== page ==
The Alarm Clock was Not Set Properly by John L.  Neel

The young cadet's Special was for Late to Class, 15-minutes.  She answered it, "Correct but wish to Explain." On the flip side, it read, "The alarm clock was not set properly." Signed, Cadet Smith.

At VMI, Cadet life is ruled by the Blue Book, a particularly strict and adversarial document with more rules than the Mosaic Law.  It is impossible to follow this book perfectly, so the School has a very strict honor code which is harder, though simpler to follow.  VMI's Honor Code is single-sanctioned, with no second chances.

Both of these systems are meant to build or enforce integrity, character, and personal responsibility in Cadets.  Good behavior is never rewarded; That is Duty.

Failure to follow the Blue Book and being caught results in a series of graduated penalties - the more serious the infraction, the greater the penalty.  Penalties are "awarded" in the form of Demerits, Confinement, and Penalty Tours.

One Hundred Demerits in a semester may result in suspension from school.

Confinement keeps the Cadet on Post for an assigned period of weeks and sometimes months.  Breaking Confinement may result in Suspension or Dismissal.

Penalty Tours are spent marching around in circles in front of barracks.

It is part of the VMI System of Leadership to break the Blue Book rules.  The Trick is, Don't Get Caught! This system teaches audacity, risk-taking, and risk management,all great skills to have in War and Business.

However, the Honor Code rules! When Caught in a Blue Book infraction, Cadets take their medicine, but they will never sacrifice their Honor.  This is why VMI graduates are so valuable; they will not lie to you, cheat you, steal from you, nor will they tolerate such things in their business, unit, or life.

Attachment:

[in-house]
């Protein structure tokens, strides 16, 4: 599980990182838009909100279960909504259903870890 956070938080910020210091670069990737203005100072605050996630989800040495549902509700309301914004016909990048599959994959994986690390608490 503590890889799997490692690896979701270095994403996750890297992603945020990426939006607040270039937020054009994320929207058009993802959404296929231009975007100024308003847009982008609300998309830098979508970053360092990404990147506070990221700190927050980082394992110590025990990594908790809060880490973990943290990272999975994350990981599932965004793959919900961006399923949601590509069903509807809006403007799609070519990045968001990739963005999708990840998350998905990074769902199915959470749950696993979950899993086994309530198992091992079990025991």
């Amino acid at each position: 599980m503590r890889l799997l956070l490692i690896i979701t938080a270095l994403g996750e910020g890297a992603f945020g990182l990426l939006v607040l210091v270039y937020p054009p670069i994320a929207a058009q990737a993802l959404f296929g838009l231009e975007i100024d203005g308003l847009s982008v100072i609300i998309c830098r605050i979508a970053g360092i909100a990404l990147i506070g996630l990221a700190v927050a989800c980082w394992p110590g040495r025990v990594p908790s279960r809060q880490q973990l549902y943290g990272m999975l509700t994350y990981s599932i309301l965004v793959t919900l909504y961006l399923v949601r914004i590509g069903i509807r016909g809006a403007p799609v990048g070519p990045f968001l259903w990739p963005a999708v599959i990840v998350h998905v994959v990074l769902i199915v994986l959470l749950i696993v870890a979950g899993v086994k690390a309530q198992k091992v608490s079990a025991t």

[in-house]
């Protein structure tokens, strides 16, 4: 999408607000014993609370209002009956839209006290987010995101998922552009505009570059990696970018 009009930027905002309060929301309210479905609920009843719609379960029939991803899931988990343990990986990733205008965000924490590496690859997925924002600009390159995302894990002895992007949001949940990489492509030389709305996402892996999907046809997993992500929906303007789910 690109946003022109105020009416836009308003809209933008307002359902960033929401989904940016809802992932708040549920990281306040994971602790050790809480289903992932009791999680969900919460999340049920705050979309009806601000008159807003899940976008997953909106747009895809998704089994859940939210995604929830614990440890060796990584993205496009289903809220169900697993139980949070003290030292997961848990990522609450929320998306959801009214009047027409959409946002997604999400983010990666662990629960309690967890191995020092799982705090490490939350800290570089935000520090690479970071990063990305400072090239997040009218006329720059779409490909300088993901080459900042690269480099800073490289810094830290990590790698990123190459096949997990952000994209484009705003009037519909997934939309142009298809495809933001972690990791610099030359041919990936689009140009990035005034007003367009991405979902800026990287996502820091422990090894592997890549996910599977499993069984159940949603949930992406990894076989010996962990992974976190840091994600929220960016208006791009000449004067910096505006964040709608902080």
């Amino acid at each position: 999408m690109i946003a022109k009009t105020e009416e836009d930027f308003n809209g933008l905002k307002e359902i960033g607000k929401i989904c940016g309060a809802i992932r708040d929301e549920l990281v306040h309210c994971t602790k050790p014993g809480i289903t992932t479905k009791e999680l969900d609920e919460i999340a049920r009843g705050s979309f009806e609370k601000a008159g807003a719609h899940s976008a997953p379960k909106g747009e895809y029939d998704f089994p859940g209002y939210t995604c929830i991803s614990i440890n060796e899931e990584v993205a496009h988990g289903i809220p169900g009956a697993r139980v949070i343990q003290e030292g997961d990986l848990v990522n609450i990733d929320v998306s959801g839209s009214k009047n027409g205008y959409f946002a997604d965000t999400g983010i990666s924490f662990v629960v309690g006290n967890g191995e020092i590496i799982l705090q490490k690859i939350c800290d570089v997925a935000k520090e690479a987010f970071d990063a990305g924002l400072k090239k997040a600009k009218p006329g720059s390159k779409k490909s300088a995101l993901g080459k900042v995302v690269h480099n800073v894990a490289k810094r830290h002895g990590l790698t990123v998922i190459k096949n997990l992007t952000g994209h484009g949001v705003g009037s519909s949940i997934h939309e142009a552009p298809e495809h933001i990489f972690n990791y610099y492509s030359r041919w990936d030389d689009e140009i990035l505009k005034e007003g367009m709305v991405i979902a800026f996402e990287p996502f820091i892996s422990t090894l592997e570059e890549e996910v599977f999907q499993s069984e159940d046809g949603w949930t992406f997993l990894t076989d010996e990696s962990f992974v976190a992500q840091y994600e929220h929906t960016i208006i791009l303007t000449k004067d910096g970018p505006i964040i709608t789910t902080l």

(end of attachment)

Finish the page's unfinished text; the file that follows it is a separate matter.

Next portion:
Once caught, they are sent a Special Report which must be "answered" to the Commandant's Staff, in person, wearing Cadet dress uniform, within twenty-four hours.  They may answer this piece of paper Correct (guilty a charged), Incorrect as Stands (not guilty), or Correct but Wish to Explain (for mitigating or extenuating circumstances).  A Commandant Staff member adjudicates the case, scratches specials that should not have been produced, metes out the proscribed penalty listed in the Blue Book, or modifies that penalty depending on the circumstances.

So, this Cadet, a track athlete, we'll call her Smith in this story, was late to class by fifteen minutes.  This earns a penalty of 5 Demerits, 1 Week Confinement, and 5 Penalty Tours, called a "5-1-5."

She brought it to me...the new guy.

Her answer, written in her handwriting on the back, and signed, wasn't a lie, but it was a not so veiled attempt at showing she was not at fault and therefore this Special should be scratched.

It was the passive voice of her answer that irritated the shit out of me.  The conversation went like this:

So, Cadet, you were late for class? Yes, Sergeant Major.

More than 10 Minutes? Yes, Sergeant Major.

And, whose Clock is it? Mine, Sergeant Major.

And, Who Set the Clock? I did, Sergeant Major, but...

Stop.  Why am I asking you all these questions?

I don't know, Sergeant Major.

Well, I can't tell what happened from your answer, which is written in what we call Passive Voice.  Let's rewrite this in Active Voice which shows Responsibility.  Help me out.

Who set the Clock? I did.

"Ok, I set .  .  ."

Whose Clock is it? Mine.

OK, "I Set My Clock.  .  ."

When you set your clock, did you set it properly?

No Sergeant Major.

OK, Then, "I Set MY Clock, Incorrectly." Does that sound right?

Yes, Sergeant Major.

When you set your clock incorrectly, did you do that intentionally?

No, Sergeant Major.

OK, Now, Sign right here .  .  .  5-1-5.  Good Day.

She was not happy.

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